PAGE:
When Rashi looked at this verse to write some comments about it, he was also confused by the words zav (“emitted”) and “mibbesaro” (“from his flesh”). Rashi says that, from these words alone, we can only guess that anything that can possibly be discharged from any part of the flesh must fit into this category. But Rashi goes on to say that it is only when the Rabbinic tradition comes around that someone finally comes up with a decisive pinpointing of what what could possibly be zav mibbesaro: as you may have guessed or heard before, our Rabbinic tradition has understood these words to refer to semen from a man’s “flesh.”
But as Rashi reads on in the passage, he admits that some of the language doesn’t sound like it is necessarily referring to semen. In fact, when he reads the next verse and it says:
רָ֣ר בְּשָׂר֞וֹ אֶת־זוֹב֗וֹ
His flesh has spitted its emission…
This is salivary language (language that alludes to spitting).
And only five verses later, we read of the following case:
וְכִֽי־יָרֹ֥ק הַזָּ֖ב בַּטָּה֑וֹר
When the one who emits spits on a pure person!
So, right now, our best guesses are that the zov (“emission”) that God is talking about is either semen or spit. But, isn’t there a huge difference between semen and spit?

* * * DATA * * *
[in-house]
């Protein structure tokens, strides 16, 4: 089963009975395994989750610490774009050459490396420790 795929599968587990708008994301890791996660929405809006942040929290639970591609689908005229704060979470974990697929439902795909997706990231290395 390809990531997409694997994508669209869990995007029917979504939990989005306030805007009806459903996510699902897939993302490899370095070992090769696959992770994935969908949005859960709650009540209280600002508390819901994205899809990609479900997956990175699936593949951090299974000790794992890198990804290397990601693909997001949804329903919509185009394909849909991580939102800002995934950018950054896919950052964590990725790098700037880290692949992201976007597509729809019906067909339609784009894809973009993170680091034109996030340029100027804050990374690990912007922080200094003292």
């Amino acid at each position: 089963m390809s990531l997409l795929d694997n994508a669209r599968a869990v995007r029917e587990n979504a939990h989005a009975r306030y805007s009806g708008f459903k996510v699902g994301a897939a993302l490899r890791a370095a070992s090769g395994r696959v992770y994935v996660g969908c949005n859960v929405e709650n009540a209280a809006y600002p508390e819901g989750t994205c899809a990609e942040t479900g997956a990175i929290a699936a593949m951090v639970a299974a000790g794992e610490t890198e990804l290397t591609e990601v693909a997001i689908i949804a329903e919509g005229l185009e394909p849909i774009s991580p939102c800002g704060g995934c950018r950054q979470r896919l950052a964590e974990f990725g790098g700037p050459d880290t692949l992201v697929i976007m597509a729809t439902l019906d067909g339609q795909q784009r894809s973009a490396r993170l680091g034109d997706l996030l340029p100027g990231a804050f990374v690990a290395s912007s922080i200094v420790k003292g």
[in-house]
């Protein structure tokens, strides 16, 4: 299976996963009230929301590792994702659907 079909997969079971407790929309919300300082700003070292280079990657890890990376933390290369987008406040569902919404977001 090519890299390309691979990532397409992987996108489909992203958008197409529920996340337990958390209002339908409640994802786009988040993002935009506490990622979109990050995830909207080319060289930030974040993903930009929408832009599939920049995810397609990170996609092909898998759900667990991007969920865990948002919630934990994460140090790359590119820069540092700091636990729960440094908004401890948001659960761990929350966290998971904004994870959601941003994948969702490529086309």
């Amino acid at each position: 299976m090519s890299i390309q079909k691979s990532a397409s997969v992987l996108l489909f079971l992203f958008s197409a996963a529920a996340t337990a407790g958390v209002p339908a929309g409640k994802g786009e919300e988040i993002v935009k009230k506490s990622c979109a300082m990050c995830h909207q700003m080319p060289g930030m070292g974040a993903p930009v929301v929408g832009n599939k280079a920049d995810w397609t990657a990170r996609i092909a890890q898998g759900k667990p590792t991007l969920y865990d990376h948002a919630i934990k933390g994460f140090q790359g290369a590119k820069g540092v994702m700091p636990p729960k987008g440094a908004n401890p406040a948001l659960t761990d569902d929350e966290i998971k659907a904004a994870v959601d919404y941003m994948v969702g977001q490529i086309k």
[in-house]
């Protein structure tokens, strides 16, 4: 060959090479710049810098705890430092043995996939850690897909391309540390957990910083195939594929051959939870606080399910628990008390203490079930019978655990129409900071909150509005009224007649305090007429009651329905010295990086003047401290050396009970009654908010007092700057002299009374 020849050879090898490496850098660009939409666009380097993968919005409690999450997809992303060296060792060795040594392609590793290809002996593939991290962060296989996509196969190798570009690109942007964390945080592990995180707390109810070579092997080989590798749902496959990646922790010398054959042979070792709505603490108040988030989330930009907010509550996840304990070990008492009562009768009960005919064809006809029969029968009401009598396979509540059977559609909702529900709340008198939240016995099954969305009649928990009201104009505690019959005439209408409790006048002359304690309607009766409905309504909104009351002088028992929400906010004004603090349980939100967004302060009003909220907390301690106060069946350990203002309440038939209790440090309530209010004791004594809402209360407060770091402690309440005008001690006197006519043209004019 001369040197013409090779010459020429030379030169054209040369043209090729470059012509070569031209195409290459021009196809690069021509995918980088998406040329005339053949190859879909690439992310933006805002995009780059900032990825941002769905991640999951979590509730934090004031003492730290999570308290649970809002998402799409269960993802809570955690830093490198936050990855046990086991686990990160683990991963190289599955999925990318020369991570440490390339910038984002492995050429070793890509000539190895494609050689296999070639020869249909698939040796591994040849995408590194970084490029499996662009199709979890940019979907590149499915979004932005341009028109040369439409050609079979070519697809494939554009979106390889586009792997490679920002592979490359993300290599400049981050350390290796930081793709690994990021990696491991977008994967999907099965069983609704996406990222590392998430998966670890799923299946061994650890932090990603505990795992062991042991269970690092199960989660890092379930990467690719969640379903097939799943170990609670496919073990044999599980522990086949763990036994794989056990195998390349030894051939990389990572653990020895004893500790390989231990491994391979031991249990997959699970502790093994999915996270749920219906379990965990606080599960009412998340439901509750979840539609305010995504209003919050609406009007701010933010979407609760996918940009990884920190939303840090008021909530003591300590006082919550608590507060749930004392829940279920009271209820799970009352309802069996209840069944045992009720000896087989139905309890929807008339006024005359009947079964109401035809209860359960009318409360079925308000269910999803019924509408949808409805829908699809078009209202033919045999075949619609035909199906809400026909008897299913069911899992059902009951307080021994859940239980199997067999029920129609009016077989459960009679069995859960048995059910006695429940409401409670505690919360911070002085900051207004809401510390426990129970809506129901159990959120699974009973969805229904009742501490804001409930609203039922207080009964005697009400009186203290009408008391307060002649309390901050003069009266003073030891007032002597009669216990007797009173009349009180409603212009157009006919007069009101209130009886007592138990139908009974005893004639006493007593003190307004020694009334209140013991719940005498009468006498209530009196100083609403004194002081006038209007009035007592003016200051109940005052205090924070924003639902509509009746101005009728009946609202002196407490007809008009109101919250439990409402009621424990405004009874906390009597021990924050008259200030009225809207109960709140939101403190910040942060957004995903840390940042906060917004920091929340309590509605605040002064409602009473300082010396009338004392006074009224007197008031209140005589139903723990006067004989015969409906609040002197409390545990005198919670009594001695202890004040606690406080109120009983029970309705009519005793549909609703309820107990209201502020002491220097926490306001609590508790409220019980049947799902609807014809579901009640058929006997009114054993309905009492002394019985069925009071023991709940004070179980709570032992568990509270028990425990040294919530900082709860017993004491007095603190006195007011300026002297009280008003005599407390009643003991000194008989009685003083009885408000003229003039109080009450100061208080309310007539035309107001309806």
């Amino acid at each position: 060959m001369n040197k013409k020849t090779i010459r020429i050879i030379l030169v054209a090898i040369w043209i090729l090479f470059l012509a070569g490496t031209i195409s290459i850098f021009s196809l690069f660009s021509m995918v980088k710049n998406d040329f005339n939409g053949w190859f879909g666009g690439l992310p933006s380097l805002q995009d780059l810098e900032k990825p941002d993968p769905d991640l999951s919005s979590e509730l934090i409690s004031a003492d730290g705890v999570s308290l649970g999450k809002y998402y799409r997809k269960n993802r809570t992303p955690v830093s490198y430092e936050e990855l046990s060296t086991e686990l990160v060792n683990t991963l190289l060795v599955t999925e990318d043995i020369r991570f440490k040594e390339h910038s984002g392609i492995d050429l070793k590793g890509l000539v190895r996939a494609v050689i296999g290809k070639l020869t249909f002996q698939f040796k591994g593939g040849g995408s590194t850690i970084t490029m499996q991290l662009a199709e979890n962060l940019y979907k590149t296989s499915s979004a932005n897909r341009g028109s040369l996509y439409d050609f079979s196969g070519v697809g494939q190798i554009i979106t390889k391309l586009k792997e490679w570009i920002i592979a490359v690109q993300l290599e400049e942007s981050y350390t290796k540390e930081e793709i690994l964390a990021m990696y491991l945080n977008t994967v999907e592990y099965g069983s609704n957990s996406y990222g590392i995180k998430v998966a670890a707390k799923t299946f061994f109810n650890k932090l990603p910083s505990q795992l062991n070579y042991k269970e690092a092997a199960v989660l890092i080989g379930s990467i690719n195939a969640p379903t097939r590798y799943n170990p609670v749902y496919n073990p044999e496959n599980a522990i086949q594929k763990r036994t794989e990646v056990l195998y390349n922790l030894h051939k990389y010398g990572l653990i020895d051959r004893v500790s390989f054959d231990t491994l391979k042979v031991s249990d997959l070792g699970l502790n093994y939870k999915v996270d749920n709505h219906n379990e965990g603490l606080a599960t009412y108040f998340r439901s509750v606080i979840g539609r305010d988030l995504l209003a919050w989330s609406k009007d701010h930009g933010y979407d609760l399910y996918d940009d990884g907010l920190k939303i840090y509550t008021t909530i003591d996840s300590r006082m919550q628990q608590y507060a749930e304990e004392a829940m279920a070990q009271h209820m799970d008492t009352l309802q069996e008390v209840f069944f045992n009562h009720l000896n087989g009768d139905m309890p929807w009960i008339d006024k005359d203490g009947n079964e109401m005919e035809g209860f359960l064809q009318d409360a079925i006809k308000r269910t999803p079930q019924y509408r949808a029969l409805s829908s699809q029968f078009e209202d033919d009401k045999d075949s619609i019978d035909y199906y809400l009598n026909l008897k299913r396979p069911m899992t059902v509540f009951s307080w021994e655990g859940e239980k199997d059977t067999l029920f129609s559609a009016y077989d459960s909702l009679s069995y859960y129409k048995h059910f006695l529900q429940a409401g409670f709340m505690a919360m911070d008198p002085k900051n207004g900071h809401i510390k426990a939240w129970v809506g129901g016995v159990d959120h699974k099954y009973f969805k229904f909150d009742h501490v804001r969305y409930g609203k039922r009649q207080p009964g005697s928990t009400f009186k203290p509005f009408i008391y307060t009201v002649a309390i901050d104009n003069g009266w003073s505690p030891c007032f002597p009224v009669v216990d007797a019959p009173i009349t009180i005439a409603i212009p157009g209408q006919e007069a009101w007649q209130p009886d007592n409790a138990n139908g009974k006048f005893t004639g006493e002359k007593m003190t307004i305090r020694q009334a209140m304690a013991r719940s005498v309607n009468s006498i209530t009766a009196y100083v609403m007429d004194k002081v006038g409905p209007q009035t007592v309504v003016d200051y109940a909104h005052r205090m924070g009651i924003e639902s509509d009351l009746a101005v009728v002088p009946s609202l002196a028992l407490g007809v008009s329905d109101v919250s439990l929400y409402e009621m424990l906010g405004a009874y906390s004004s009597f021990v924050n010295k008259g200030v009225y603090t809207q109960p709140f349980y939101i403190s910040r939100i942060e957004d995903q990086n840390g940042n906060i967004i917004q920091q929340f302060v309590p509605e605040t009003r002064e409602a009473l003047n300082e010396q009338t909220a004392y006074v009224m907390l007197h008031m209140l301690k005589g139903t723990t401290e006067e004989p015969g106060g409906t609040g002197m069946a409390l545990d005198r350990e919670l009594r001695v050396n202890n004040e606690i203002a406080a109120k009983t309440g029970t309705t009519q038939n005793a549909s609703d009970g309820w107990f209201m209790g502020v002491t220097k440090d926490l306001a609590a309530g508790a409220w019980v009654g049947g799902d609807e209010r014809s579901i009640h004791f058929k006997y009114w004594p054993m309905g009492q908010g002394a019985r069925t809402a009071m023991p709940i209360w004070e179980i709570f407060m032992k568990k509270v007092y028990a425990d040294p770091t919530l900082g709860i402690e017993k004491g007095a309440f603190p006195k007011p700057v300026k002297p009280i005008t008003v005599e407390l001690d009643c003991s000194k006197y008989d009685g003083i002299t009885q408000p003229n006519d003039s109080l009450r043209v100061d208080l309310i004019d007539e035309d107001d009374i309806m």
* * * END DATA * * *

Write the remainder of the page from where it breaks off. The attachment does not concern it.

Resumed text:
In a state of absolute confusion, I next turned to the next greatest fountain of Jewish knowledge I could easily gain access to: Gabe Seed.3 Last night, Gabe told me to look at the Entsiklopedyah Talmudit, the Talmudic Encyclopedia, and I did, and I found an answer that finally made sense to me.
The Entsiklopedyah Talmudit had an answer from Ravad, another Medieval rabbi and a near-contemporary of Rashi, though Ravad’s work was a little bit later.
Ravad tells us that the zov that is being referred to here in fact could refer to any emission from anywhere— whether it be our mouth or our nose or our ear! Ravad tells us what what zov could refer to, but he does not say necessarily what zov does refer to.
So, looking again at the text—knowing that the zov in fact could mean anything—I tried to see if I could figure out what the zov really is.